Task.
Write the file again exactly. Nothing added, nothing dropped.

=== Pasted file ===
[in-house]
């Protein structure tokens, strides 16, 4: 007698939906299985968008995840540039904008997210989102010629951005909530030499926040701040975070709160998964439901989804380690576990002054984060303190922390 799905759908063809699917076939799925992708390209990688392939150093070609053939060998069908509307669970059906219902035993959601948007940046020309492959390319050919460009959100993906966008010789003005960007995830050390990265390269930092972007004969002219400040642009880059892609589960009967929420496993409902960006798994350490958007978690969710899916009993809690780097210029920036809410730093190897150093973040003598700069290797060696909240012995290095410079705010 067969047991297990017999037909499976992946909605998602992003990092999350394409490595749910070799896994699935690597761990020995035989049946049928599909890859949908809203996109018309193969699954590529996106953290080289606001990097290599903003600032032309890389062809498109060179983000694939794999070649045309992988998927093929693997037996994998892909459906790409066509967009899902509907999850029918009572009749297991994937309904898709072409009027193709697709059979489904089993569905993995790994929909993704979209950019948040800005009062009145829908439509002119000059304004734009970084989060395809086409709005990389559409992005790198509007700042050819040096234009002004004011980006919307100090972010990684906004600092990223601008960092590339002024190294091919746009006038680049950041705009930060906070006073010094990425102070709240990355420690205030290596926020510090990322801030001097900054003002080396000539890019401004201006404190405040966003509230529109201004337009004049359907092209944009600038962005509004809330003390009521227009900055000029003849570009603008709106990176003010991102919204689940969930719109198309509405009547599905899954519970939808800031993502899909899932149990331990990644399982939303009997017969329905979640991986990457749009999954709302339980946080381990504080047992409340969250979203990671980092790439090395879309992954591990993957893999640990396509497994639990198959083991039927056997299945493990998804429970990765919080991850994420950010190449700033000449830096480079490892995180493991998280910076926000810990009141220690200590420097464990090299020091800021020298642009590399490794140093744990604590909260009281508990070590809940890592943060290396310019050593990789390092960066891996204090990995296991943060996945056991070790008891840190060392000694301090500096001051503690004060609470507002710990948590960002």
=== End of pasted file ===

[in-house]
């Protein structure tokens, strides 16, 4: 007698939906299985968008995840540039904008997210989102010629951005909530030499926040701040975070709160998964439901989804380690576990002054984060303190922390 799905759908063809699917076939799925992708390209990688392939150093070609053939060998069908509307669970059906219902035993959601948007940046020309492959390319050919460009959100993906966008010789003005960007995830050390990265390269930092972007004969002219400040642009880059892609589960009967929420496993409902960006798994350490958007978690969710899916009993809690780097210029920036809410730093190897150093973040003598700069290797060696909240012995290095410079705010 067969047991297990017999037909499976992946909605998602992003990092999350394409490595749910070799896994699935690597761990020995035989049946049928599909890859949908809203996109018309193969699954590529996106953290080289606001990097290599903003600032032309890389062809498109060179983000694939794999070649045309992988998927093929693997037996994998892909459906790409066509967009899902509907999850029918009572009749297991994937309904898709072409009027193709697709059979489904089993569905993995790994929909993704979209950019948040800005009062009145829908439509002119000059304004734009970084989060395809086409709005990389559409992005790198509007700042050819040096234009002004004011980006919307100090972010990684906004600092990223601008960092590339002024190294091919746009006038680049950041705009930060906070006073010094990425102070709240990355420690205030290596926020510090990322801030001097900054003002080396000539890019401004201006404190405040966003509230529109201004337009004049359907092209944009600038962005509004809330003390009521227009900055000029003849570009603008709106990176003010991102919204689940969930719109198309509405009547599905899954519970939808800031993502899909899932149990331990990644399982939303009997017969329905979640991986990457749009999954709302339980946080381990504080047992409340969250979203990671980092790439090395879309992954591990993957893999640990396509497994639990198959083991039927056997299945493990998804429970990765919080991850994420950010190449700033000449830096480079490892995180493991998280910076926000810990009141220690200590420097464990090299020091800021020298642009590399490794140093744990604590909260009281508990070590809940890592943060290396310019050593990789390092960066891996204090990995296991943060996945056991070790008891840190060392000694301090500096001051503690004060609470507002710990948590960002």